Of the working vacations on offer in Peru, Elevated Destinations runs a number of the best, including the ‘Sacred Valley and Machu Picchu Journey’ which sees volunteers spend nine days teaching at the rural Chicuchas Wasi school for marginalised girls, passing Cusco and the Sacred Valley (aka the Urubamba Valley) before finishing with a climb up Machu Picchu Mountain. Though the trip has a number of days on the job, the biking and hiking rewards make it all worth it. Then there’s the ‘Andean Highlands Eco-Service Journey’, a gratifying educational project at altitude, again passing through the Sacred Valley and climbing the Inca Trail to Machu Picchu before ending in Cusco for a food-centric treat. Along the way, volunteers will collaborate with indigenous communities through the non-profit initiative, Andean Alliance.

Machu Picchu

Machu Picchu | Photo: Victor Rodriguez

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Animal lovers in Peru might be more interested in the ‘Dog Rescue and Sacred Valley Experience’, enabling travellers to help out at a local shelter alongside tours of Cusco and the Sacred Valley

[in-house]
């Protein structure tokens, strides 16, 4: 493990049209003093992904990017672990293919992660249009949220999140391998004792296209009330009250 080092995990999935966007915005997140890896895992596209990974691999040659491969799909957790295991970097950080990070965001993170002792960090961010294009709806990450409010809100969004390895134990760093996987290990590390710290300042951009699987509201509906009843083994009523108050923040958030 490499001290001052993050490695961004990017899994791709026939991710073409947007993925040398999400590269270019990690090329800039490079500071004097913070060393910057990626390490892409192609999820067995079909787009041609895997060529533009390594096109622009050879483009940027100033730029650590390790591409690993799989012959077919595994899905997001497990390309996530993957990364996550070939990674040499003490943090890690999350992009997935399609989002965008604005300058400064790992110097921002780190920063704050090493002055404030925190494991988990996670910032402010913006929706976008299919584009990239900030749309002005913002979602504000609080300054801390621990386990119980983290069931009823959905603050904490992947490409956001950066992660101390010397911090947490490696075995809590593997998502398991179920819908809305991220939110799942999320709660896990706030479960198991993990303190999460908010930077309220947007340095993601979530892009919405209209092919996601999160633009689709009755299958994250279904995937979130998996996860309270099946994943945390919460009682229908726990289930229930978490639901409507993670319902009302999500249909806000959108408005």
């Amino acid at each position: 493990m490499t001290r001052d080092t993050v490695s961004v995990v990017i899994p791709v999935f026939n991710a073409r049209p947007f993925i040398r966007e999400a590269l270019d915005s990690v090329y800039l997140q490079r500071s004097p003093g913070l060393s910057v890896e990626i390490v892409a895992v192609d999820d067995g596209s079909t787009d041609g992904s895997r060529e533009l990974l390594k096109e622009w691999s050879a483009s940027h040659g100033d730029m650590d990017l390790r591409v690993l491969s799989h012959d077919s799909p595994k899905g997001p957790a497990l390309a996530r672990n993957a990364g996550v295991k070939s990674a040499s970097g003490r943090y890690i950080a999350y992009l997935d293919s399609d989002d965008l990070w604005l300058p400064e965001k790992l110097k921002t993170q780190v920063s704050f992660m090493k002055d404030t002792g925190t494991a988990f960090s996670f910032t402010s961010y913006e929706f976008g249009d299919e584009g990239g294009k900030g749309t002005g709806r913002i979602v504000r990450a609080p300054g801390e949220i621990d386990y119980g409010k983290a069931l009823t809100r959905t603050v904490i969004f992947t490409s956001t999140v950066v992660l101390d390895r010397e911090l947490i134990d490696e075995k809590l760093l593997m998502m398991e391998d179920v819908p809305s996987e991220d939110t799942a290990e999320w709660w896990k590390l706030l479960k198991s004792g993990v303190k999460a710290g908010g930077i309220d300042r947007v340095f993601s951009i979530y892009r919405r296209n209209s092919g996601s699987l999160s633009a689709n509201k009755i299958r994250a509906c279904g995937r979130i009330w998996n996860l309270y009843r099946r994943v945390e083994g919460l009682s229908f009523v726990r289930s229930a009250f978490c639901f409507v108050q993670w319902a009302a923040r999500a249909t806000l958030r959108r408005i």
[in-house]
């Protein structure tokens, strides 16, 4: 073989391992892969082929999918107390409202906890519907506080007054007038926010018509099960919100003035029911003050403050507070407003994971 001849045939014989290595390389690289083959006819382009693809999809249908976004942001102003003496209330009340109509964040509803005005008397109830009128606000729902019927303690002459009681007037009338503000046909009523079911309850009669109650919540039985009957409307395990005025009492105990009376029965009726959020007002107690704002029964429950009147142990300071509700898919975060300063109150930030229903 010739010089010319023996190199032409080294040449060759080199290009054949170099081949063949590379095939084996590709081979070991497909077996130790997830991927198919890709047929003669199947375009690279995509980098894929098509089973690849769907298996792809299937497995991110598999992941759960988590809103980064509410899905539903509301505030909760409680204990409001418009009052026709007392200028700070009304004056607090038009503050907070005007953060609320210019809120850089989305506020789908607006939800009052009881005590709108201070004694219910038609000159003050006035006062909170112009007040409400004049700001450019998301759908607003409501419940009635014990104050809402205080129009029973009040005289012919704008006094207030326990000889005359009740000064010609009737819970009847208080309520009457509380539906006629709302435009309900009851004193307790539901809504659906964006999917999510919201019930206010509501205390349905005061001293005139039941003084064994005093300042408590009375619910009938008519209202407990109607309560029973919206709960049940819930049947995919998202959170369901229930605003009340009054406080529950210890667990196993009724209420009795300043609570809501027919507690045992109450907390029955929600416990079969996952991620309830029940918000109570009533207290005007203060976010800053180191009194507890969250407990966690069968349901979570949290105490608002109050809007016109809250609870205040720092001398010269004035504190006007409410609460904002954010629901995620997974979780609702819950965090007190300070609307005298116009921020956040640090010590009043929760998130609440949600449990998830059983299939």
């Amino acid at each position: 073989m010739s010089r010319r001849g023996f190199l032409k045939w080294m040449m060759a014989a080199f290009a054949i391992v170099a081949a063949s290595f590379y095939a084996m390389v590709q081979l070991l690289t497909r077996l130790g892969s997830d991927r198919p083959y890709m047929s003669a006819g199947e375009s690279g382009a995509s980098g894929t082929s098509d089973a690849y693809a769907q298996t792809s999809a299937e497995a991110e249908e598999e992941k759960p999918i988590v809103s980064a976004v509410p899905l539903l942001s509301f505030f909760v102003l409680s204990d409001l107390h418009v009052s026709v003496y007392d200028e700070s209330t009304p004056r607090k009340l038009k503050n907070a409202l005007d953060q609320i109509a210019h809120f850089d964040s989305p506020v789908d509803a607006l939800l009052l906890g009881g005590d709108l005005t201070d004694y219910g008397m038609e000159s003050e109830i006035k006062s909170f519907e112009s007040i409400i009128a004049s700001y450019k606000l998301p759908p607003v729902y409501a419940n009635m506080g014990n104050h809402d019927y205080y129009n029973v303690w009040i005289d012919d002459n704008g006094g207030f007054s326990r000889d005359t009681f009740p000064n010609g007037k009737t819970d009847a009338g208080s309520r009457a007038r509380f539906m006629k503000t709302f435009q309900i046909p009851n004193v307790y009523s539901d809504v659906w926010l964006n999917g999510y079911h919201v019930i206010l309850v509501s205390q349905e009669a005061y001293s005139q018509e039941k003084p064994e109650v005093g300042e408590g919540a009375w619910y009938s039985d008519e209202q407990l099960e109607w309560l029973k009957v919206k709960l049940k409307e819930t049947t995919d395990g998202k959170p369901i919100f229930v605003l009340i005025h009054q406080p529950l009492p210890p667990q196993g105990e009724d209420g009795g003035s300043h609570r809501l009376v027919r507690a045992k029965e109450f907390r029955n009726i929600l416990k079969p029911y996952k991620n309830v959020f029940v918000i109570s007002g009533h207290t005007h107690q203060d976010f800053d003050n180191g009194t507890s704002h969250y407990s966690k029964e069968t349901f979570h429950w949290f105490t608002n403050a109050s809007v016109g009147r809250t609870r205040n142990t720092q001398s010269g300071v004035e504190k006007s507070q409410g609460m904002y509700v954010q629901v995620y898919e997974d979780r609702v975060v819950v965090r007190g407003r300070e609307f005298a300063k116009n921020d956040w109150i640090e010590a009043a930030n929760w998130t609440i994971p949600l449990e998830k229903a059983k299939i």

Trekking in the Andes can sound a little daunting, especially when considering camping at high altitudes. With Elevated Destination’s ‘Salkantay Lodge Trekking’ itinerary, however, travellers get to combine leg work with luxury lodging and selfless acts. On this 10-day trip, trekkers eat gourmet and sleep in modern rooms, while also visiting a community school and exploring Machu Picchu before descending into Cusco. Animal lovers in Peru might be more interested in the ‘Dog Rescue and Sacred Valley Experience’, enabling travellers to help out at a local shelter alongside tours of Cusco and the Sacred Valley. While it’s easy to find and feed street dogs in the region, volunteering with a shelter allows you to make a bigger difference by feeding, walking and playing with the dogs and preparing them for adoption.

Photo: Rachel Claire